Mitt Romney just can't get on the same page as working people, as his latest revelation of his taxes showed he's paying a lower tax rate than many workers because he lives primarily on income from investments not paychecks. Walking Gaffe Machine Romney said on Tuesday he would finally release his tax returns in April if he won the nomination, but he also revealed the rate he thinks he's paying: "What’s the effective rate I’ve been paying? It’s probably closer to the 15 percent rate than anything," Romney told reporters in Florence, South Carolina, according to Politico (Romney appears to be referring to the 15-percent dividend tax). To put that into perspective, the top tax rate for families making less than $100,000 a year is 26.5 percent, the Washington Post noted last year, as it reported that many millionaires pay less than 24 percent. In this case, Romney's referring to the 15-percent dividend tax, which he pays on the investments that now support him.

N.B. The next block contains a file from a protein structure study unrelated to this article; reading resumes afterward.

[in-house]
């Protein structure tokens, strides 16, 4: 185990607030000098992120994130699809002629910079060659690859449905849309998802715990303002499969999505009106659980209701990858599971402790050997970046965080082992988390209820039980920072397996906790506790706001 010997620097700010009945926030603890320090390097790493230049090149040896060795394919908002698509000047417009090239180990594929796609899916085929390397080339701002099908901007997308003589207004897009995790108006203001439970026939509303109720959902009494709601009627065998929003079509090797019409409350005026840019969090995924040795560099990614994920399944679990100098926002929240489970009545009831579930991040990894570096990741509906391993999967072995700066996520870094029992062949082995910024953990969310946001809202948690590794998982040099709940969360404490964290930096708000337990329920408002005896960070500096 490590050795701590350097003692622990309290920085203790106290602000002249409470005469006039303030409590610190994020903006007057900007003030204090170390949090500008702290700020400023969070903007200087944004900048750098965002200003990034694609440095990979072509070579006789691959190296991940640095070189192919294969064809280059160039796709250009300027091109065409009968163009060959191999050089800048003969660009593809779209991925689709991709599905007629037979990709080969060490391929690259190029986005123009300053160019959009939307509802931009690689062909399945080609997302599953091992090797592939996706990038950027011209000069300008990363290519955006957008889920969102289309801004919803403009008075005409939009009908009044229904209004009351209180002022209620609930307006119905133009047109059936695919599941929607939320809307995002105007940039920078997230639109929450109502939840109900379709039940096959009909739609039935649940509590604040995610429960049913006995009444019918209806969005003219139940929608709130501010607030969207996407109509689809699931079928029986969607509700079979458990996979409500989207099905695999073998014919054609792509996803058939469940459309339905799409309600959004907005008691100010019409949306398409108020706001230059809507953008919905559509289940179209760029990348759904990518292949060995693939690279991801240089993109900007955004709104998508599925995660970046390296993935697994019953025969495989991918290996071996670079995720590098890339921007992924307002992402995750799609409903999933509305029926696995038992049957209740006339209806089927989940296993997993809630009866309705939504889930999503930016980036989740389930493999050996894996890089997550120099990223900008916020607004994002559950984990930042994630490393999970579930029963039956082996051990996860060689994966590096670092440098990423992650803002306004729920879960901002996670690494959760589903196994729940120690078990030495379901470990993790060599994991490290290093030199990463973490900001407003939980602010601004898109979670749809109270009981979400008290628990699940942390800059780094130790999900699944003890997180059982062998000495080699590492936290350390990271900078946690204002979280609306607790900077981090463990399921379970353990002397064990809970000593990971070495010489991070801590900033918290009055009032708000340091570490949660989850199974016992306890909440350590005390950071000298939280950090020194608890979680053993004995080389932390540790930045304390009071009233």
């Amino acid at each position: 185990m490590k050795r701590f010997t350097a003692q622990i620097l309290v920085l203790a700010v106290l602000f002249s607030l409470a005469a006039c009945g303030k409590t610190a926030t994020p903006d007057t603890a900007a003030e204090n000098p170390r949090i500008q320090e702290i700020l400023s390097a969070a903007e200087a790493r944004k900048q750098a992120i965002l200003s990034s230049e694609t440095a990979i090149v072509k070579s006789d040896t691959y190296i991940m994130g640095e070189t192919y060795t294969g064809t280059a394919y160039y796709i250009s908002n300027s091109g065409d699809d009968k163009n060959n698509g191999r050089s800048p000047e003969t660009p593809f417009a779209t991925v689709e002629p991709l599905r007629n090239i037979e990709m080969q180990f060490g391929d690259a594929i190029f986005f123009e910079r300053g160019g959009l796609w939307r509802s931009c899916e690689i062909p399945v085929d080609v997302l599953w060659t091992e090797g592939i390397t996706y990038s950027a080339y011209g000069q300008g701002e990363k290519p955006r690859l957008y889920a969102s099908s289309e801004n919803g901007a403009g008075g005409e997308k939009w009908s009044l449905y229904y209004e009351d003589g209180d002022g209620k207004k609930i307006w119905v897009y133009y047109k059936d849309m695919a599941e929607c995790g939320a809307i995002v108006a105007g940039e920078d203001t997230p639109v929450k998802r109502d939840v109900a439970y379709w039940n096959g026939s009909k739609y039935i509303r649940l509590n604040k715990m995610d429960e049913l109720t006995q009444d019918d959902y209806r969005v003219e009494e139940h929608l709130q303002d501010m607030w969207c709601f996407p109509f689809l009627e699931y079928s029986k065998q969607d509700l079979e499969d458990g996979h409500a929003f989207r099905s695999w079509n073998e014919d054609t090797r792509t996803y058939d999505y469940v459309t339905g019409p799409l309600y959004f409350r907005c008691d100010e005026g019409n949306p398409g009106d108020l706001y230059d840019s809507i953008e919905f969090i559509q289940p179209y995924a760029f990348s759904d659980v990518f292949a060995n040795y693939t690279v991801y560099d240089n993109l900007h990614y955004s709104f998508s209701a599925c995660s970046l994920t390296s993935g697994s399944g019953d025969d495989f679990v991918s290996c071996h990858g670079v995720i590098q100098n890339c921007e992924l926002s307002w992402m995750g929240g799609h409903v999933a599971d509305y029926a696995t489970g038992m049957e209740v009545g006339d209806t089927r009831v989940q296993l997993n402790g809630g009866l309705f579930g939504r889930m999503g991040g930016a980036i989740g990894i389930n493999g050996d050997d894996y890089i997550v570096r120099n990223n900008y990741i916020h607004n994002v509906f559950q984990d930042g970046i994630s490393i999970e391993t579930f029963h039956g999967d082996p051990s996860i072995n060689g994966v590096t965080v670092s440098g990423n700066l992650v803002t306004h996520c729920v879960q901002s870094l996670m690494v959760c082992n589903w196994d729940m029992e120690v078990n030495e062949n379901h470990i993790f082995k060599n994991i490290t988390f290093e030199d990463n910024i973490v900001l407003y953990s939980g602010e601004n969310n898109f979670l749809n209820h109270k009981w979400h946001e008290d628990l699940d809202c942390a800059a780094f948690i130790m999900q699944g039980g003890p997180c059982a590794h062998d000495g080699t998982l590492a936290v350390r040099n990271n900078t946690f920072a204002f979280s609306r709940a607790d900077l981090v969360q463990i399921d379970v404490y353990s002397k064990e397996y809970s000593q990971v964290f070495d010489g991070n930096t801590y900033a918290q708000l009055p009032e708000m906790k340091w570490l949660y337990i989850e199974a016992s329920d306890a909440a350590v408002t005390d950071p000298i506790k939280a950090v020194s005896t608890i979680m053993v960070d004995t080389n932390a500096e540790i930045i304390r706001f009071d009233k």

Romney continued: "Because my last 10 years, I’ve—my income comes overwhelmingly from some investments made in the past, whether ordinary income or earned annually. I got a little bit of income from my book, but I gave that all away. And then I get speakers fees from time to time, but not very much.” In response, New York Times reporter Mike Barbaro tweets: "Romney's 'not very much' in speaking fees last year ($375K) alone put him in top 2 percent of American households, data shows." So if income from the dividends overwhelms that, it means Romney's making a huge amount of money. Last Friday, Business Insider pointed to a Wealth-X report that estimated Romney's net worth at "at least $250 million," making him the third-richest candidate to run for president. So yeah, that 15 percent in taxes is starting to sound pretty low.